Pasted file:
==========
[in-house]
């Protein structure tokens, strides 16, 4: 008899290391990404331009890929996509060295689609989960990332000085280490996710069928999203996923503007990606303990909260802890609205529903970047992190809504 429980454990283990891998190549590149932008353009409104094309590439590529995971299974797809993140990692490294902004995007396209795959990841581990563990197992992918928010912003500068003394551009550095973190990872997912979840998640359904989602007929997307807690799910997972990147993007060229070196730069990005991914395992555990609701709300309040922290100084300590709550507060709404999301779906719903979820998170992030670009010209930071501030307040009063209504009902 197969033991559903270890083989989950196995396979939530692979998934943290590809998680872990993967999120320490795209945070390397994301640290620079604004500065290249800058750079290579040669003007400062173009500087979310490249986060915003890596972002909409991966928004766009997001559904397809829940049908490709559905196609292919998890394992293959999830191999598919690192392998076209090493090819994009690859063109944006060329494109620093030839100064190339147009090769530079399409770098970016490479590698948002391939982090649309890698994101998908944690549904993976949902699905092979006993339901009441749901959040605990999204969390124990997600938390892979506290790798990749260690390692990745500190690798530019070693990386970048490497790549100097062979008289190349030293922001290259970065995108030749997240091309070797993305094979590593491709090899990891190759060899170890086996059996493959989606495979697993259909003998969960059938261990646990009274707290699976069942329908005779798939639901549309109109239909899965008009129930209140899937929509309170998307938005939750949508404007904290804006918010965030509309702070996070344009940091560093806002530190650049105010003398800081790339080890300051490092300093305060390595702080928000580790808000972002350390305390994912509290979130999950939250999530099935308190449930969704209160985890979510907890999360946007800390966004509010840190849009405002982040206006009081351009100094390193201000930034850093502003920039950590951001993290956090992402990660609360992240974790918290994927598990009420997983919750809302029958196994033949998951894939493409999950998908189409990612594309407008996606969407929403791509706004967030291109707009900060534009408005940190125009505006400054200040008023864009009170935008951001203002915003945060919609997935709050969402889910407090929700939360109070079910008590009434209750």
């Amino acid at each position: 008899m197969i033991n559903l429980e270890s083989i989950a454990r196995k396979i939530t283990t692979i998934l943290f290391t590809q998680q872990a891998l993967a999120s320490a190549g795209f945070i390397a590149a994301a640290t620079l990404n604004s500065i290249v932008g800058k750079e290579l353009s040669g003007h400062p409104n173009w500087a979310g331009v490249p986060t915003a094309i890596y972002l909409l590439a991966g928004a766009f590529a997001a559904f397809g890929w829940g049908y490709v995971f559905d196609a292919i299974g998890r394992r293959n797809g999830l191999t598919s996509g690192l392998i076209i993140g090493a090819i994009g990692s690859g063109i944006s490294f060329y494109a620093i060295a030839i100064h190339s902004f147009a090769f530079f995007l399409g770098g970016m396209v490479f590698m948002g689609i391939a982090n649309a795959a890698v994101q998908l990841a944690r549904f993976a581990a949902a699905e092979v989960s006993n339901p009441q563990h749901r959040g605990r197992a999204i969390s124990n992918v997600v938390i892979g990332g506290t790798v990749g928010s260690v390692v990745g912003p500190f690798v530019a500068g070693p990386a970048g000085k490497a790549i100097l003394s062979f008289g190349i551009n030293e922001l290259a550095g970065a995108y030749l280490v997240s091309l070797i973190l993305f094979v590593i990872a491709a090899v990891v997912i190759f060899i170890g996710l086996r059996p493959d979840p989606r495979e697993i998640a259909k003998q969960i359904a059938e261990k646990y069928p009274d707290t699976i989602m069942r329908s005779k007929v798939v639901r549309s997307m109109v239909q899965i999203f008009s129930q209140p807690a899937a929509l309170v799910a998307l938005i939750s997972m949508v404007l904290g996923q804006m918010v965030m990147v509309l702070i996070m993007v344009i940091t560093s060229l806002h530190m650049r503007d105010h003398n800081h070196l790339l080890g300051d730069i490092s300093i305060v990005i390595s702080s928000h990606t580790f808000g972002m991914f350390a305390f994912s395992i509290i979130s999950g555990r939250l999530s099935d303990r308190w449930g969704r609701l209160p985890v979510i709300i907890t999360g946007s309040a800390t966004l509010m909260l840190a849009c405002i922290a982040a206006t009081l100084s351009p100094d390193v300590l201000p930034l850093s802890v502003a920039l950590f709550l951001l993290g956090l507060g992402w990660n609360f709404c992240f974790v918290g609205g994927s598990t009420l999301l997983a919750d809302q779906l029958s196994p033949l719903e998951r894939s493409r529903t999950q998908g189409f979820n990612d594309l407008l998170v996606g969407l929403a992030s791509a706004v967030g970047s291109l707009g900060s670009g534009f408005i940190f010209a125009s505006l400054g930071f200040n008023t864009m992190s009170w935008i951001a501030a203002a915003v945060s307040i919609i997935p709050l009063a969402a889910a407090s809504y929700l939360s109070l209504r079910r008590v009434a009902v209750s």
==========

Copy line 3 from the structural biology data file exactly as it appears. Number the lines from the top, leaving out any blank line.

């Amino acid at each position: 008899m197969i033991n559903l429980e270890s083989i989950a454990r196995k396979i939530t283990t692979i998934l943290f290391t590809q998680q872990a891998l993967a999120s320490a190549g795209f945070i390397a590149a994301a640290t620079l990404n604004s500065i290249v932008g800058k750079e290579l353009s040669g003007h400062p409104n173009w500087a979310g331009v490249p986060t915003a094309i890596y972002l909409l590439a991966g928004a766009f590529a997001a559904f397809g890929w829940g049908y490709v995971f559905d196609a292919i299974g998890r394992r293959n797809g999830l191999t598919s996509g690192l392998i076209i993140g090493a090819i994009g990692s690859g063109i944006s490294f060329y494109a620093i060295a030839i100064h190339s902004f147009a090769f530079f995007l399409g770098g970016m396209v490479f590698m948002g689609i391939a982090n649309a795959a890698v994101q998908l990841a944690r549904f993976a581990a949902a699905e092979v989960s006993n339901p009441q563990h749901r959040g605990r197992a999204i969390s124990n992918v997600v938390i892979g990332g506290t790798v990749g928010s260690v390692v990745g912003p500190f690798v530019a500068g070693p990386a970048g000085k490497a790549i100097l003394s062979f008289g190349i551009n030293e922001l290259a550095g970065a995108y030749l280490v997240s091309l070797i973190l993305f094979v590593i990872a491709a090899v990891v997912i190759f060899i170890g996710l086996r059996p493959d979840p989606r495979e697993i998640a259909k003998q969960i359904a059938e261990k646990y069928p009274d707290t699976i989602m069942r329908s005779k007929v798939v639901r549309s997307m109109v239909q899965i999203f008009s129930q209140p807690a899937a929509l309170v799910a998307l938005i939750s997972m949508v404007l904290g996923q804006m918010v965030m990147v509309l702070i996070m993007v344009i940091t560093s060229l806002h530190m650049r503007d105010h003398n800081h070196l790339l080890g300051d730069i490092s300093i305060v990005i390595s702080s928000h990606t580790f808000g972002m991914f350390a305390f994912s395992i509290i979130s999950g555990r939250l999530s099935d303990r308190w449930g969704r609701l209160p985890v979510i709300i907890t999360g946007s309040a800390t966004l509010m909260l840190a849009c405002i922290a982040a206006t009081l100084s351009p100094d390193v300590l201000p930034l850093s802890v502003a920039l950590f709550l951001l993290g956090l507060g992402w990660n609360f709404c992240f974790v918290g609205g994927s598990t009420l999301l997983a919750d809302q779906l029958s196994p033949l719903e998951r894939s493409r529903t999950q998908g189409f979820n990612d594309l407008l998170v996606g969407l929403a992030s791509a706004v967030g970047s291109l707009g900060s670009g534009f408005i940190f010209a125009s505006l400054g930071f200040n008023t864009m992190s009170w935008i951001a501030a203002a915003v945060s307040i919609i997935p709050l009063a969402a889910a407090s809504y929700l939360s109070l209504r079910r008590v009434a009902v209750s």